Something that confuses people about the low FODMAP diet is the length of time you have to be on it. Another common confusion is what each phase of the diet involves. While I’ve heard many incorrect ideas along the way, the two most common misconceptions I hear are:

  1. You follow the low FODMAP diet for 6-8 weeks and then reintroduce all of the foods you used to eat and go back to your normal diet.
  2. Once you start on a low FODMAP diet, you’ll be on it forever.

But neither of these are correct.

Firstly, most people who find that a low FODMAP diet helps to manage their Irritable Bowel Syndrome (IBS) can’t go back to how they used to eat because they are intolerant to some of the FODMAPs. Secondly, a strict low FODMAP diet isn’t meant to be followed forever because the gut microbiota (the types and amounts of bacteria in your gut) changes on a low FODMAP diet.

So to clear up confusion, let’s talk about the 3 phases of the low FODMAP diet so you’ll fully understand how the process works and can then work out what you need to do next.

3 phases of the Low FODMAP Diet - A Less Irritable Life


Phase 1. Restriction Phase (also called the ‘Elimination Phase’)

What is the purpose of the Restriction Phase?

The restriction phase has only one purpose… to determine whether your IBS symptoms improve when the amount of FODMAPs in your diet is decreased. If your symptoms do improve on a low FODMAP diet, this indicates that FODMAPs are a likely trigger for your IBS.

Note: this phase is commonly called the ‘elimination phase’, but you can’t actually eliminate all FODMAPs from your diet. The goal is to restrict and lower FODMAPs. That’s why it’s called the low FODMAP diet.


What does the Restriction Phase involve?

This is the most difficult phase of the low FODMAP diet since it takes lots of effort to adjust regular eating habits. FODMAPs are found in many different types of foods across all of the five food groups, so it’s likely you’ll need to adjust most of your usual meals, snacks and drinks.

Given the complex nature of FODMAPs and how restrictive the diet is, it’s best to undertake the diet under the guidance of a qualified nutrition professional. There’s two reasons for this:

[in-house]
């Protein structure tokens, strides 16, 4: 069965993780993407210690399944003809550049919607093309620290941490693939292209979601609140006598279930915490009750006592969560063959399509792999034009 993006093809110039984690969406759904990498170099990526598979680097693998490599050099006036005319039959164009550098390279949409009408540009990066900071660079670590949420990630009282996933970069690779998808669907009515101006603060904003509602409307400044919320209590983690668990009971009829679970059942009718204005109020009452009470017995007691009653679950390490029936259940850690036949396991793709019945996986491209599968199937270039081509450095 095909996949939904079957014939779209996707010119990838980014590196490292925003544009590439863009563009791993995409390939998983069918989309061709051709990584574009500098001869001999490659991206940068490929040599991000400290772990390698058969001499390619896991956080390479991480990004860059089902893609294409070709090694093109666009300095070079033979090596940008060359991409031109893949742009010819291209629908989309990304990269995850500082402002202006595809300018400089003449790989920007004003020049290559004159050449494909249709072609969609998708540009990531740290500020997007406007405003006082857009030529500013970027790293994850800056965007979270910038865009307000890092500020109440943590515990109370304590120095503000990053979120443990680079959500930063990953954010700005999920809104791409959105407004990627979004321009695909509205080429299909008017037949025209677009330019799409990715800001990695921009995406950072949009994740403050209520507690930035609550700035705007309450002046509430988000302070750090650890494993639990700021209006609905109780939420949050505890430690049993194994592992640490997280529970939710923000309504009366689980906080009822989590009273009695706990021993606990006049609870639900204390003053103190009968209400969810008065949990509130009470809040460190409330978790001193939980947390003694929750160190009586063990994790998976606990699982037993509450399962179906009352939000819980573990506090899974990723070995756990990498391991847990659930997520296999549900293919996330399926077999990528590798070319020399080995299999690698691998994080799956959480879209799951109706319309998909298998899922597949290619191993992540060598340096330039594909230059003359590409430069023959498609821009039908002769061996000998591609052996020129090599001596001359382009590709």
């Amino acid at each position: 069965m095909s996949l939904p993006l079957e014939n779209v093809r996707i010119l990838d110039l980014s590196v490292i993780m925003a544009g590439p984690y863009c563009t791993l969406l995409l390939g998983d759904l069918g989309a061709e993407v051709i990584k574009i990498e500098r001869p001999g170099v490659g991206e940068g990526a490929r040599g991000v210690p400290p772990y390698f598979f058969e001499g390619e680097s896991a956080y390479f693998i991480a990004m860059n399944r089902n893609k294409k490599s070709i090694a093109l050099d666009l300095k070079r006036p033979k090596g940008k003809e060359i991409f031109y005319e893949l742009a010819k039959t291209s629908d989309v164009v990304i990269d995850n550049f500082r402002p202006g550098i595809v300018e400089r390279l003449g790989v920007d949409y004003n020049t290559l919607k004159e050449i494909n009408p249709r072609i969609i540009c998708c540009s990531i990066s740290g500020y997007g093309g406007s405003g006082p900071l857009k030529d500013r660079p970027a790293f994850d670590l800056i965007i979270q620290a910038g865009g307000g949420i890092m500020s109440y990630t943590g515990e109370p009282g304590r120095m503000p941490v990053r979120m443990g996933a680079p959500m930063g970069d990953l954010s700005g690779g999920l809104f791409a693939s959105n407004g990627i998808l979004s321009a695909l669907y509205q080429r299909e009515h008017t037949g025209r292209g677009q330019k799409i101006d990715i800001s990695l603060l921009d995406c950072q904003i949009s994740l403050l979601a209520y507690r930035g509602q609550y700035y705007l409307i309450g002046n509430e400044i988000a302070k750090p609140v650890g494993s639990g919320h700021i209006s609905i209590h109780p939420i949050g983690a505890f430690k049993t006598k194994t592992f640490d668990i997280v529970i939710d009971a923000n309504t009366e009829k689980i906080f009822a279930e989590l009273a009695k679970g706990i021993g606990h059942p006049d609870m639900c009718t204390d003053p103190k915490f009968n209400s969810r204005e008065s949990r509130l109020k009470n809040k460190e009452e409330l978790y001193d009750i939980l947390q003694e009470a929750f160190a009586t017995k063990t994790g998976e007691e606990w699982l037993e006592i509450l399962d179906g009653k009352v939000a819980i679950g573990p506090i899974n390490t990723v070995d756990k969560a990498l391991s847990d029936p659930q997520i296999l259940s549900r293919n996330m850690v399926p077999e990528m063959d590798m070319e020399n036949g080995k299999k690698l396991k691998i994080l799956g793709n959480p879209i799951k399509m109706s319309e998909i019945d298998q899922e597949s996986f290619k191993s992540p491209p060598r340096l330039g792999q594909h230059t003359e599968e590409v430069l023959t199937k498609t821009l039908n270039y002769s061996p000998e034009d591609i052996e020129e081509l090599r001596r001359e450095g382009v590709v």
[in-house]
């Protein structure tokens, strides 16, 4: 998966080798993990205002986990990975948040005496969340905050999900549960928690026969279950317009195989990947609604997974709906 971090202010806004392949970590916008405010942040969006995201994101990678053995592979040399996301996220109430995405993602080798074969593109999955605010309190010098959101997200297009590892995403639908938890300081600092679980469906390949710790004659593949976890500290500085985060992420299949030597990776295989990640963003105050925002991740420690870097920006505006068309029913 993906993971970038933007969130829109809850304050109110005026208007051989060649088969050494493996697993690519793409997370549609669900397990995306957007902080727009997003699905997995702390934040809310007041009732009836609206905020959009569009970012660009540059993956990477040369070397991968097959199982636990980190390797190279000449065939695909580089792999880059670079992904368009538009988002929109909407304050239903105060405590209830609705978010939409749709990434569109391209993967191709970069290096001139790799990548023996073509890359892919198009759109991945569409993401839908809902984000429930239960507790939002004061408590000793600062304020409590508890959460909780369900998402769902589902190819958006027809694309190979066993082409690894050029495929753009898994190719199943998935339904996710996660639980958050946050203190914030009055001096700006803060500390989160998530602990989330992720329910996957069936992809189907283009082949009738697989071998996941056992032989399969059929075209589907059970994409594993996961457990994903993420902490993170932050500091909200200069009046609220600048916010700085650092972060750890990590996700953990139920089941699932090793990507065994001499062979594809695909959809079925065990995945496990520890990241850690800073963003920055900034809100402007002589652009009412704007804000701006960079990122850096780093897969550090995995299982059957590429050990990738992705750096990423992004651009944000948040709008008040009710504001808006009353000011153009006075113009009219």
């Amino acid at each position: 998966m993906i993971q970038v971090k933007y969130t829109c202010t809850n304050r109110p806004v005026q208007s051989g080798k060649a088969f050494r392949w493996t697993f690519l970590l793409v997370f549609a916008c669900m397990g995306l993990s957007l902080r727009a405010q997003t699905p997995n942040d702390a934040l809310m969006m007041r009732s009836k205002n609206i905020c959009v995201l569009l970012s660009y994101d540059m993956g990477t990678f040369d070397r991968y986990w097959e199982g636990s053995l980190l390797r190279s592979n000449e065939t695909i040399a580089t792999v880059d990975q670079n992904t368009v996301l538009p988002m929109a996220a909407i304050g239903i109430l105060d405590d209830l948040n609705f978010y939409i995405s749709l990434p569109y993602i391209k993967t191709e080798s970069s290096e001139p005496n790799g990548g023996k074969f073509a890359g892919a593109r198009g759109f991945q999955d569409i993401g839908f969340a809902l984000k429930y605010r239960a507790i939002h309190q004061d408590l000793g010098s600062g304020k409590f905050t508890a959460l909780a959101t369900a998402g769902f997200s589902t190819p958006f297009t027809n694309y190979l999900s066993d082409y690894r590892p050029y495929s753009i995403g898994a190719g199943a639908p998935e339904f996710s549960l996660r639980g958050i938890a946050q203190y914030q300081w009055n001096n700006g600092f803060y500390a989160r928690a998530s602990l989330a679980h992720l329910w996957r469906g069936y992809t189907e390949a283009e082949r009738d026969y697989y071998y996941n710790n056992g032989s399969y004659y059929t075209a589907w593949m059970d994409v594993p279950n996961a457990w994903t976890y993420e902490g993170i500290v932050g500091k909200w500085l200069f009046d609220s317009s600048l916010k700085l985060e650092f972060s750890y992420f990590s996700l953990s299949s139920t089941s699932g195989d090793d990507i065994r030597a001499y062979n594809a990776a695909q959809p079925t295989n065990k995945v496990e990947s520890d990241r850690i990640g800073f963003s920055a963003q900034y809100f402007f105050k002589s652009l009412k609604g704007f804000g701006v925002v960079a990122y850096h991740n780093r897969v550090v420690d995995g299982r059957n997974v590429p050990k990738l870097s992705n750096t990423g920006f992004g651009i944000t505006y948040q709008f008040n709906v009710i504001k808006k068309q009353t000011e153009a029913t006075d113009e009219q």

1. You need to be certain you’re getting accurate and up-to-date information about FODMAPs so you don’t waste your time eating the wrong foods.
  2. You need to make sure that the food items you’re still eating are suitably balanced to meet your nutritional needs.


How does the Restriction Phase affect your IBS symptoms?

Ideally, your symptoms will become little more than an irritation and you’ll find it much easier to go about your daily tasks without fear of your IBS symptoms occurring. But in reality, you’re likely to continue experiencing some symptoms but at a much lower intensity than you did before. It takes time for the body to adjust, including the way that your nervous system responds to normal gastrointestinal movements.

If however the low FODMAP diet doesn’t work for you, your symptoms will remain almost the same as before you started. Clinical studies have found that 75% of IBS sufferers experience symptom relief when following a low FODMAP diet, which means it won’t be successful for everyone.


How long does the Restriction Phase take?

It’s generally recommended to follow the low FODMAP diet as strictly as possible for about 6-8 weeks, which is normally enough time to see whether the diet is improving your IBS symptoms. Some people will however need longer so that other factors can being taken under consideration, or if their body needs longer to adjust.


Who needs to complete the Restriction Phase?

Everyone who wants to trial the low FODMAP diet must complete this phase. You shouldn’t proceed to the next phase unless you have first gotten your symptoms under control, or a nutrition professional advises you to do so.


Do you need to do anything before you start the Restriction Phase?

The low FODMAP diet isn’t meant for everyone. It’s a medical therapeutic diet designed to help people manage the symptoms of IBS. So before you start, it’s essential that your doctor rules out other potential causes of your gastrointestinal symptoms so that other issues aren’t overlooked.

It’s also essential you get correct information about FODMAPs so you don’t waste your time thinking that you’re doing it right, but actually making mistakes. The best way to do this is to book an appointment with a nutrition professional who is a FODMAP specialist before you start. You might also like to monitor your abdominal symptoms and bowel movements for a week or so too.

Further reading:


Phase 2. Tolerance Testing Phase (also called the ‘Reintroduction Phase’)

What is the purpose of the Tolerance Testing Phase?

This phase tests your personal tolerance levels to individual FODMAPs. You need to do this to work out which FODMAPs you’ll need to continue restricting in the future to keep your IBS under control. It will also tell you which FODMAPs you don’t react to and so can begin eating once again.

Note: this phase is generally called the ‘reintroduction phase’, however many people misinterpret this to think it means you return to your normal eating habits. But that is definitely not what this phase is about. That’s why I prefer to describe it as FODMAP Tolerance Testing.


What does the Tolerance Testing Phase involve?

This phase involves systematic testing of individual FODMAPs to determine whether or not they trigger your IBS symptoms. You gradually work your way through all of the FODMAPs, one by one, eating carefully selected foods that contain only one type of FODMAP. You also test these foods at different portion sizes to determine your sensitivity levels.